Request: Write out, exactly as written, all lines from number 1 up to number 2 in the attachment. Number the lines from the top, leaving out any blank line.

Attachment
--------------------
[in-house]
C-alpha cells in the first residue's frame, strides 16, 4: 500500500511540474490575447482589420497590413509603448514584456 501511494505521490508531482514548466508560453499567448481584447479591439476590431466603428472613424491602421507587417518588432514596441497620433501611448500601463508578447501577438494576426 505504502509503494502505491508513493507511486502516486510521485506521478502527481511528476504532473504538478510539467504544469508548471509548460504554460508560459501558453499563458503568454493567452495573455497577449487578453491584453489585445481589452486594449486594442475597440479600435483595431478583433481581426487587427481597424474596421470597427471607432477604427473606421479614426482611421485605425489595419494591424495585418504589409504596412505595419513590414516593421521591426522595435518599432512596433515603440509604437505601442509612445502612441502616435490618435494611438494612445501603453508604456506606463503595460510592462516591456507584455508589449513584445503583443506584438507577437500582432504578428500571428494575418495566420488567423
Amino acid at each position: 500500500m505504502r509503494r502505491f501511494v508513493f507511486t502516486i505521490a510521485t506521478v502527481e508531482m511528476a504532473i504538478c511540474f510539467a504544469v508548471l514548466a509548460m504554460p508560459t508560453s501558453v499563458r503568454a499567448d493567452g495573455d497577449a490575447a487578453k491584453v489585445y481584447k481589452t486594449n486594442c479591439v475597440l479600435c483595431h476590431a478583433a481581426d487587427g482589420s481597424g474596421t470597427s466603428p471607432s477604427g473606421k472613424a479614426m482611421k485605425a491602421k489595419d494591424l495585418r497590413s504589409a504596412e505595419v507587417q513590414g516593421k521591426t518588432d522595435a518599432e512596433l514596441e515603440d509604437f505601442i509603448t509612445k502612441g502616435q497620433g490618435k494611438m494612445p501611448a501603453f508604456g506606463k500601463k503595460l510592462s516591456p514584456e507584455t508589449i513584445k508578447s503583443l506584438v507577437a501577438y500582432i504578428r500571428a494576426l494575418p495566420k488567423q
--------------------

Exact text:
[in-house]
C-alpha cells in the first residue's frame, strides 16, 4: 500500500511540474490575447482589420497590413509603448514584456 501511494505521490508531482514548466508560453499567448481584447479591439476590431466603428472613424491602421507587417518588432514596441497620433501611448500601463508578447501577438494576426 505504502509503494502505491508513493507511486502516486510521485506521478502527481511528476504532473504538478510539467504544469508548471509548460504554460508560459501558453499563458503568454493567452495573455497577449487578453491584453489585445481589452486594449486594442475597440479600435483595431478583433481581426487587427481597424474596421470597427471607432477604427473606421479614426482611421485605425489595419494591424495585418504589409504596412505595419513590414516593421521591426522595435518599432512596433515603440509604437505601442509612445502612441502616435490618435494611438494612445501603453508604456506606463503595460510592462516591456507584455508589449513584445503583443506584438507577437500582432504578428500571428494575418495566420488567423